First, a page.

- The Oxford Handbooks in Criminology and Criminal Justice
- The Oxford Handbook of White-Collar Crime
- Core Themes in the Study of White-Collar Crime
- The Roots and Variant Definitions of the Concept of “White-Collar Crime”
- Theoretical, Empirical, and Policy Implications of Alternative Definitions of “White-Collar Crime”: “Trivializing the Lunatic Crime Rate”
- What Is Known and What Should Be Known About White-Collar Crime Victimization?
- The Costs of White-Collar Crime
- Who Commits White-Collar Crime, and What Do We Know About Them?
- White-Collar Criminals: Ethnographic Portraits of Their Identities and Decision Making
- The Pool of Potential White-Collar Criminals: Whence?
- Middle-Class Crime: Moral Economies Between Crime in the Streets and Crime in the Suites
- Gender Constructions
- Adolescent Precursors of White-Collar Crime
- White-Collar Criminal Participation and the Life Course
- Developmental Perspectives on White-Collar Criminality
- White-Collar Crimes of the Financial Crisis
- Organizational Political Economy and White-Collar Crime
- Economic Fluctuations and Crises
- Cultural Variation
- Criminal Decision Making in Organizational Contexts
- Opportunities for White-Collar Crime
- Employee Theft
- Criminogenic Organizational Properties and Dynamics
- Organizational Self-Restraint
- Oversight and Rule Making as Political Conflict
- Regulation: From Traditional to Cooperative
- Comparing Assumptions Underlying Regulatory Inspection Strategies: Implications for Oversight Policy
- The Credibility of Oversight and Aggregate Rates of White-Collar Crime
- Investigating and Prosecuting White-Collar Criminals
- Sentencing Respectable Offenders
- Effects on White-Collar Defendants of Criminal Justice Attention and Sanctions
- White-Collar Crime and Perceptual Deterrence
- The Practical Challenges of Responding to Corporate Crime
- Public Opinion and Public Policy on White-Collar Crime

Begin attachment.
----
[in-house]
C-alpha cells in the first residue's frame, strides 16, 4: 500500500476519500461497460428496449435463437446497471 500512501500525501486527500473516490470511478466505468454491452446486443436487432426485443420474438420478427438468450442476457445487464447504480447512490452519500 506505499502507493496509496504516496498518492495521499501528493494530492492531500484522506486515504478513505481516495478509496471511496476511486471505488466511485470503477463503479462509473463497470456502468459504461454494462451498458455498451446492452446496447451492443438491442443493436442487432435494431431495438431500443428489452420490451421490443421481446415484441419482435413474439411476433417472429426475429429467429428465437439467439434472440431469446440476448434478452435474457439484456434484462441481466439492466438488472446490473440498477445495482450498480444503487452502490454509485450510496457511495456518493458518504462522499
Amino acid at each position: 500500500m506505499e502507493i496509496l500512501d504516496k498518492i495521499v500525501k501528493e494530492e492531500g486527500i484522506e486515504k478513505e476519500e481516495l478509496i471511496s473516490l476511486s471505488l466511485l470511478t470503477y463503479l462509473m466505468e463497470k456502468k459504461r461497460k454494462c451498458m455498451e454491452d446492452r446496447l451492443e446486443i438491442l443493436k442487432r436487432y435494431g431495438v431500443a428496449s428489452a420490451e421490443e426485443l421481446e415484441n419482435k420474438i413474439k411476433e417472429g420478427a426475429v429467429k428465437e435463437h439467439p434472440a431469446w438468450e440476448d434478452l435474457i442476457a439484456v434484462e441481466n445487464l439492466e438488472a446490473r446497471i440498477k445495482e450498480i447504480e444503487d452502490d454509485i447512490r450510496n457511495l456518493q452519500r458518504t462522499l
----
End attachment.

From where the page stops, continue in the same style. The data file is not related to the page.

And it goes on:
Abstract and Keywords
This chapter examines how changes in corporate–state relations in the late 20th century created social structures that simultaneously facilitated financialization as a capital accumulation strategy and created opportunities for corporate managers to engage in white-collar crime. The organizational and political-legal arrangements that emerged were the outcome of corporate political mobilization and the exercise of class power. Although innovative forms of financing first emerged in the manufacturing sector, the energy and finance sectors were the most aggressive advocates of neoliberal ideology to legitimate reregulation of corporations and markets. The organizational political economy framework shows that the ways in which dimension of the social structure are structured and the linkages among them explain the increase in financial wrongdoing in the late 20th century. State structures, corporate structures, and markets were reconfigured in ways that created opportunities for managers to engage in financial malfeasance, chicanery, and crime.
Harland Prechel, PhD, is Professor of Sociology and College of Liberal Arts Cornerstone Fellow at Texas A&M University.
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